FDA restrictions keeping some great cheeses out of stores

No more Morbier? It's a possibility.
(George Wilhelm / Los Angeles Times)

Los Angeles cheese counters could soon be a lot less aromatic, with several popular cheeses falling victim to a more zealous U.S. Food and Drug Administration. Roquefort — France’s top-selling blue — is in the agency’s cross hairs along with raw-milk versions of Morbier, St. Nectaire and Tomme de Savoie.

In early August, these cheeses and many more landed on an FDA Import Alert because the agency found bacterial counts that exceeded its tolerance level. Cheeses on Import Alert can’t be sold in the U.S. until the producer documents corrective action and five samples test clean, a process that can take months.

Of course, French creameries haven’t changed their recipes for any of these classic cheeses. But their wheels are flunking now because the FDA has drastically cut allowances for a typically harmless bacterium by a factor of 10.


The limits for nontoxigenic E. coli were cut from 100 MPN (most probable number) per gram to 10 MPN. These are bacteria that live in every human gut; they are typically harmless and we coexist happily. But the FDA considers them a marker for sanitation: If a cheese shows even modest levels of nontoxigenic E. coli, the facility that produced it must be insufficiently clean.

Dennis D’Amico, an assistant professor at the University of Connecticut whose specialty is dairy microbiology, says this premise is flawed. But that’s little comfort to producers whose cheeses are denied entry, like the prominent French affineur (cheese ager) Pascal Beillevaire. Or to the retailers who rely on these cheeses.

“We carried eight or nine Beillevaire cheeses, and we can’t get any of them right now,” says Andrew Steiner of Andrew’s Cheese in Santa Monica. “People like him are just going to give up. The American market is not the biggest part of their business. If a shipment gets destroyed, they’re likely to say, ‘We’re not trying that again.’”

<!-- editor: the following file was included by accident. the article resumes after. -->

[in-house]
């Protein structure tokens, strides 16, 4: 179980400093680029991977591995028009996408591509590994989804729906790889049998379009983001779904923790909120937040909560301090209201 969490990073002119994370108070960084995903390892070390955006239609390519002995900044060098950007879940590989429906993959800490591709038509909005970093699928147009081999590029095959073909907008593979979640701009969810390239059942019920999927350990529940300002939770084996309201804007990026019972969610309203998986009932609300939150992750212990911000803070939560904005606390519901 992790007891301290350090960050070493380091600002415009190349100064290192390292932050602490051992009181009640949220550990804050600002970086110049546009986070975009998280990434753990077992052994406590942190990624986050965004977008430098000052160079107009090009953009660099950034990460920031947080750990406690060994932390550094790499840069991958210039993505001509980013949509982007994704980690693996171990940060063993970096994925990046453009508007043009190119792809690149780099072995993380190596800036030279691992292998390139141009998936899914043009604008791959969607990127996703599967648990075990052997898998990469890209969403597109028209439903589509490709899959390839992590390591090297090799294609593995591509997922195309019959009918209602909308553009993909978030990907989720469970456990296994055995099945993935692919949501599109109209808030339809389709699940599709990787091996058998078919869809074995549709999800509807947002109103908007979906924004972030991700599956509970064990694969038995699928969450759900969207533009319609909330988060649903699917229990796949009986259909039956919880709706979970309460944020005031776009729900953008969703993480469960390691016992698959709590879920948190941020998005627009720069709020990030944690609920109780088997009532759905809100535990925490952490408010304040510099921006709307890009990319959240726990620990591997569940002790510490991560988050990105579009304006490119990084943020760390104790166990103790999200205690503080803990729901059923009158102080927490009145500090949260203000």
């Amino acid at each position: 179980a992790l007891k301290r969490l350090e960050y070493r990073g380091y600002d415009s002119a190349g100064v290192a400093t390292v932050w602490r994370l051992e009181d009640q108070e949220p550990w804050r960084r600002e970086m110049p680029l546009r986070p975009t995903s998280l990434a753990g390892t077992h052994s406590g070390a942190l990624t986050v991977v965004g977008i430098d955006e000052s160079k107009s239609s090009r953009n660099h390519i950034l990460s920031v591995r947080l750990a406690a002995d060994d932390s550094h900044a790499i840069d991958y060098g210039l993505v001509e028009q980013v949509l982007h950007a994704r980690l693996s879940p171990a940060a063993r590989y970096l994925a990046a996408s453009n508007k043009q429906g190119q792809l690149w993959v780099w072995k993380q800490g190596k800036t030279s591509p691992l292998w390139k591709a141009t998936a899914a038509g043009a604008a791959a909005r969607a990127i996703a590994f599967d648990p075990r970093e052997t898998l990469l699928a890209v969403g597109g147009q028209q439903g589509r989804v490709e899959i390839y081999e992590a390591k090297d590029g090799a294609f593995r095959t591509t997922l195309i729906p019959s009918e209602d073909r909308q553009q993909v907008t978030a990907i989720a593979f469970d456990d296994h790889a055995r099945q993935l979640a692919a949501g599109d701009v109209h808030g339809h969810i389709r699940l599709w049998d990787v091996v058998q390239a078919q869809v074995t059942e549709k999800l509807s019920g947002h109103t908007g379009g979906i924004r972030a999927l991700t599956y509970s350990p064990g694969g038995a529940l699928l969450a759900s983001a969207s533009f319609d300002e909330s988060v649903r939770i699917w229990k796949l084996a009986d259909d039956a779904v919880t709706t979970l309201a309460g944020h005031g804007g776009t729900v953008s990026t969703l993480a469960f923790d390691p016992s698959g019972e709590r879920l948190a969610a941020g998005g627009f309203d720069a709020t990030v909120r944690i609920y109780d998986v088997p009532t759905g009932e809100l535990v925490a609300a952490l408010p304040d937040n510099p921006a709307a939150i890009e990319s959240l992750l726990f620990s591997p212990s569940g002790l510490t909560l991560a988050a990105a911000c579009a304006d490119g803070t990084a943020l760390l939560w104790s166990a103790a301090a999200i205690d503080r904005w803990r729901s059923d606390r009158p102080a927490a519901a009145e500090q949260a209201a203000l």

American cheese makers have to meet the same standards and are understandably queasy. Some say it is all but impossible to make compliant raw-milk cheese consistently, and that the lowered tolerance for nontoxigenic E. coli will do nothing to improve public health. “There was no health risk in all the years we operated at 100 MPN,” says David Gremmels of Oregon’s Rogue Creamery, which produces several raw-milk blues. “We look at this as an arbitrary change.”

Cary Bryant, Rogue’s cheese maker, says he worries that the tightened standards may even impair public health. “People need some microbial diversity in their life,” says Bryant, a microbiologist by training. “This is going to create people with immune systems that can never handle anything.”

Gremmels and others say they felt blindsided by the revised FDA guidelines, learning about them only when European cheeses began being held. The agency hasn’t offered any scientific support for the altered E. coli allowance, prompting unease about its decision making.

Andy Hatch, owner of Wisconsin’s Uplands Cheese Co., announced in mid-August that he would not produce any Rush Creek Reserve this year, an acclaimed raw-milk cheese made with the farm’s rich autumn cow’s milk.

“I’m not worried about my ability to meet those standards,” says Hatch. “I’m worried about what new standards are going to show up unannounced. What if, a month from now, I have 14,000 pounds of Rush Creek in my aging room and they say ‘zero nontoxigenic bacteria?’”


The stepped-up testing creates headaches for companies like Gourmet Imports, a Los Angeles cheese importer and distributor.

“In the past year, we’ve had delays on things you never would have imagined would be held before,” reports general manager Alex Brown. Even Parmigiano-Reggiano, a well-aged, low-moisture cheese unlikely to have microbial issues, was recently held for testing.

“It’s the safest cheese on the planet,” Brown says.

Janet Fletcher writes Planet Cheese, a weekly email newsletter, and is the author of three books on cheese.